Our Care Team will answer any question you have, but we have collected answers to some of the most common questions here. If you don’t find what you are looking for please contact us.

How much does a funeral typically cost?

It is difficult to give an average cost because funeral services vary so much. The total cost will depend on the details of the ceremony and merchandise you choose. At Anderson, we promise to work with you to create a unique and dignified celebration that fits within your budget. You are welcome to review our General Price List online, but with so many variables, we encourage you to speak with a member of our friendly Care Team to discuss your specific needs. No matter what you choose, we stand behind our services with our 100% satisfaction guarantee.

I’m considering cremation, what do you think?

Cremation is a very personal decision. We recommend that everyone should find out what is involved in cremation and be sure to discuss the choice with other family members and any other decision makers. Also, if you are considering cremation, we recommend you find out your clergy person’s position. For example, some churches permit cremation, but do not condone it. If you do choose cremation, Anderson will assist with the final disposition, whether that be scattering, burial, entombment in a mausoleum, or personal possession.

If we choose cremation, can we still have a funeral?

Yes. In fact, we strongly recommend it. Besides honoring the life of the person who has died, the ceremony and celebration of life that comes with even a simple and private memorial service will help family and friends begin to work through the grieving process.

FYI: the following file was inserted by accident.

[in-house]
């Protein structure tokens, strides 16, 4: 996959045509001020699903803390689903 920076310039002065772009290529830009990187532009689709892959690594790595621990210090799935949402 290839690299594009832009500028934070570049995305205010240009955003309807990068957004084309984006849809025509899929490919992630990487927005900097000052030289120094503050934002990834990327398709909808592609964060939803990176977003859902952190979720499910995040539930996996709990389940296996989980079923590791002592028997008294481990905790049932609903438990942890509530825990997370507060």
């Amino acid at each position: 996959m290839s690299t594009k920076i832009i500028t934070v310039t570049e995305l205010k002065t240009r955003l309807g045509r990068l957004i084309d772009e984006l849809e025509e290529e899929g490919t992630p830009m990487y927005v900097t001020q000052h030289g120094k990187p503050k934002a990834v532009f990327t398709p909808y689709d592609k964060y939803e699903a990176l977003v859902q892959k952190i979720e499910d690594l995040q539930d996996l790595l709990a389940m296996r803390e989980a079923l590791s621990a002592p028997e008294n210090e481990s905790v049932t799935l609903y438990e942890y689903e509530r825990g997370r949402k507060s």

Do you have to have a vault to be buried?

IL state law does not require a vault for burial. However, most cemeteries do require an outside container (vault) for the casket. There is good reason to choose to have a vault even if it is not “required”. A vault protects the casket from the elements in the earth and also helps to keep the earth from settling or even caving in on top of the casket.

At what age should you tell your children about death?

It depends on the child and the circumstance. If a child has just experienced the loss of a grandparent or other family member, it may be necessary to discuss death earlier than usual. Some children mature faster than others and will often ask questions about life and death themselves. Most parents find that even in the preschool years, children want answers about why their pet died or what happens when you die. The important issue is not “when” you tell your children about death, but rather “how” you tell them. It is important to be honest and not resort to false stories such as “God picks the prettiest flowers” or “Grandma is asleep”. Contact us if you would like a copy of our practical brochure for explaining death to children, which will advise you step by step on the right words and attitude.

Why is the body present for some funerals?